Archive for the ‘Michael Willis’ Category

Sunday Roster News

July 12, 2009

Some news broke yesterday on the WSU roster, updated prior to next month’s fall practice. The news? Some names you might have expected to be on the roster are missing. Grippi has a good read on the situation, including some quotes from Coach Wulff, so check it out.

While all the names are disappointing, I think the loss of Devin Giles might hurt the most on the field. Projected by some to start at corner this year, even though he missed spring ball due to academics and was a reserve for most of ’08, he did start 12 games in ’07. The senior-to-be was one guy with at least some starting experience in the PAC-10. And for those of you scoring at home, the corner position has been hit hard this off-season. Romeo Pellum, who started 12 games last year, is no longer in the program. Others in some hot water include Tyrone Justin (now known as Aire, per Grippi?), Tyree Toomer, and LeAndre Daniels.

Glancing at the spring depth chart, you wonder how the corner position is going to look once things get going next month. Devin Giles was actually listed as the starter at left corner, but that’s out the window now. Brandon Jones, the Cal transfer who sat out ’08, might elevate to the starting spot. Jones was singled out by coach Wulff during spring as a player who was performing quite well. Jones was technically listed at #2 behind Giles this spring, so it’s easy to see him as the starter now.

We’ll look at the secondary in the coming days, but overall? Things seem awfully thin back there.

Michael Willis is officially gone as well. Not disappointed there, just a little sad that it never worked out for him.

Willis had a long journey to Pullman (just check out all the stories on him from Scout.com, dating all the way back to 2003!). Willis also saw multiple position changes, from safety to corner to WR and back again. Excellent size, outstanding athleticism, and always regarded as a seriously hard hitter, it’s all over for him now. However, per the Grippi article, it appears that Willis is still in school and on track to graduate. So at least he’ll get a degree when it’s all said and done.

Meanwhile, Cougfan.com broke the news that there are four incoming recruits who will delay enrollment until January 2010, with the famous “gray shirt” path to Pullman. Offensive guard Quayshawne Buckley, safety Osi Hosea, defensive end Chris Mastin, and linebacker Terrell Thompson will all miss the ’09 season. Here’s hoping they get their academics in order and we see them early next year.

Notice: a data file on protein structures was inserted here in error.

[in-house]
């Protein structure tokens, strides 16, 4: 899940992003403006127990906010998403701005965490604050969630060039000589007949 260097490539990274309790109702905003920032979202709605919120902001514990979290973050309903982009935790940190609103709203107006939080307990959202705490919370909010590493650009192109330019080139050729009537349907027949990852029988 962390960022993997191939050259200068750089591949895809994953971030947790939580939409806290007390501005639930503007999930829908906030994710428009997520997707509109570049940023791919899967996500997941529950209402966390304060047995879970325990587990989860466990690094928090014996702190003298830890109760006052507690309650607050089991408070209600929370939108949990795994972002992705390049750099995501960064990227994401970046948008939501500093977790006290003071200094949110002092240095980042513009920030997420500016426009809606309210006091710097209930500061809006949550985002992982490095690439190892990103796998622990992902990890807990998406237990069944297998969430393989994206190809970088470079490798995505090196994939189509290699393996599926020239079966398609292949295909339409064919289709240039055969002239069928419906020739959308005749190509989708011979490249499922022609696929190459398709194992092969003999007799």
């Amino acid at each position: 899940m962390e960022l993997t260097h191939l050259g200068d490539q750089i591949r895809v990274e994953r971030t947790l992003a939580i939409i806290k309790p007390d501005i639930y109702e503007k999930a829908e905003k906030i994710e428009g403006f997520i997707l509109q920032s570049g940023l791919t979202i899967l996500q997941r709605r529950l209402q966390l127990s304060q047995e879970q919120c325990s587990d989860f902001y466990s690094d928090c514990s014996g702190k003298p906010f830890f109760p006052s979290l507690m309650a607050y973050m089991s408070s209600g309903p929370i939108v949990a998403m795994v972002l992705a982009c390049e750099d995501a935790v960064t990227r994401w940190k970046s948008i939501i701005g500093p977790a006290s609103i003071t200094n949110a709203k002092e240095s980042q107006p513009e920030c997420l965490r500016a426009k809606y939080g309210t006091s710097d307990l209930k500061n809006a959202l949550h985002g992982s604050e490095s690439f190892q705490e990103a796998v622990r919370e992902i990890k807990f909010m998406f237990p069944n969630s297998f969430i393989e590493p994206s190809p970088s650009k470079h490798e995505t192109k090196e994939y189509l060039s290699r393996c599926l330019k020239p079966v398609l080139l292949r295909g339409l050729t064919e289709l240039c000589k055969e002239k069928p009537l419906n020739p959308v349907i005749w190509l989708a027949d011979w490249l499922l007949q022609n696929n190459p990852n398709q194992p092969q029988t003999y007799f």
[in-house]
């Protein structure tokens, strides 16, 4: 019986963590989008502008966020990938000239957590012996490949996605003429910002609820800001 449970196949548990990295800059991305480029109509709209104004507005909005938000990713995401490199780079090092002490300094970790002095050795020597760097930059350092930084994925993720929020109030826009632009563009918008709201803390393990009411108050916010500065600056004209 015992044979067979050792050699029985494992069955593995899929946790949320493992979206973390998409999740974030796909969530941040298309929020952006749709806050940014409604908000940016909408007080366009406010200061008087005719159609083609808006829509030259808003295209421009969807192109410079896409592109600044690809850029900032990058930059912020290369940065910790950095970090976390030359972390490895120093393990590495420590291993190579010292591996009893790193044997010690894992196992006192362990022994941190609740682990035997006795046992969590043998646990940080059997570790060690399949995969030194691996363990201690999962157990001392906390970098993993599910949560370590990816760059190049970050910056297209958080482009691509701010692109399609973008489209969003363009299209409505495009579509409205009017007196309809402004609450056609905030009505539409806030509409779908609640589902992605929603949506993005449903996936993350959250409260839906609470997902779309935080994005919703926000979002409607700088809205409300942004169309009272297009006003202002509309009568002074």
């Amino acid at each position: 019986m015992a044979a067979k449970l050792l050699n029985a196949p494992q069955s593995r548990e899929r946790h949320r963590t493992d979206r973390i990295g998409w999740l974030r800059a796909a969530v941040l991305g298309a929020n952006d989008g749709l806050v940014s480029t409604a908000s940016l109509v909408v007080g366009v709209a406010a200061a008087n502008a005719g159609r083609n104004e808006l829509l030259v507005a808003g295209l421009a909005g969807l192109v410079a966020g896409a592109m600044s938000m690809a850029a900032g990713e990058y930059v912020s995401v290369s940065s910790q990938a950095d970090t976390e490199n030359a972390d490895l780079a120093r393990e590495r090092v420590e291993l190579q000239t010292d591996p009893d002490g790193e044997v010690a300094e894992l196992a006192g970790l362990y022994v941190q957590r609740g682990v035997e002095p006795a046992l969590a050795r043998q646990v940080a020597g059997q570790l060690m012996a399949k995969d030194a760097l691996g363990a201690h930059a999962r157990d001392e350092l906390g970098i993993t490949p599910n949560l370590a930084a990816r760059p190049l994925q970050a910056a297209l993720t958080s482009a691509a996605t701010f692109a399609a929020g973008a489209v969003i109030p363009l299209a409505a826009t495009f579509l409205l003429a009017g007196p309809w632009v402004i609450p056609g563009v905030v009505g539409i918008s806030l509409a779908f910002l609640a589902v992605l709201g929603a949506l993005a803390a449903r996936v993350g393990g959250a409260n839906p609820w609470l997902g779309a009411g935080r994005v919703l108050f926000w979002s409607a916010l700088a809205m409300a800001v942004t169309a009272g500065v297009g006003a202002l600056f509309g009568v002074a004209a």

Finally, it doesn’t have anything to do with football, but Cougcenter has been blowing up with summer basketball updates. Looks like Klay Thompson’s Team USA won the gold today. Cool. If you are interested, check it out.

That’s it for today. GO COUGS!

Eyewitness Report: Longball Observes a Sudden Outbreak of Violence on the Palouse!

August 9, 2008
Autumn is my favorite season on the Palouse and no matter what the calendar says I can tell you it has officially arrived. I know this because today, over the chirping of the birds and the gentle rustling of the breeze blowing through the leaves I heard that telltale sound that heralds the arrival of Fall…
“PASS, PASS, PASS! BALL, BALL, BALL!”

That’s right Crimson Nation, Cougar football is BACK. This morning the boys put on full pads for the first time this season and got after it. Having learned from my mistakes I made sure I had plenty of juice for my camera and came away with some good images of the morning’s action on Rogers Field. There was a lot to see, so today I promise less jibber-jabber from yours truly, and more pictures of your 2008 Washington State Cougars in action.

I witnessed two spirited scrimmages today with skelly and other drills in between. You may have heard that there were some scuffles in the last few practices and today was no different. Below you see a couple of the guys continuing to tangle well after the whistle had blown…

Now some of you may find this worrisome, but I assure you this is a good thing. Football is a violent sport and between the snap and the whistle these guys are mortal enemies. That kind of intense aggression can’t always be switched off with the sound of a whistle so it inevitably spills over into shoving matches like this. Of course we don’t want this kind of stuff costing us yards and downs in a real game, but the coaches have plenty of time to instill that game day discipline in these guys. In the meantime it just shows that the passion and competitiveness we need are there, and those things are much harder to coach.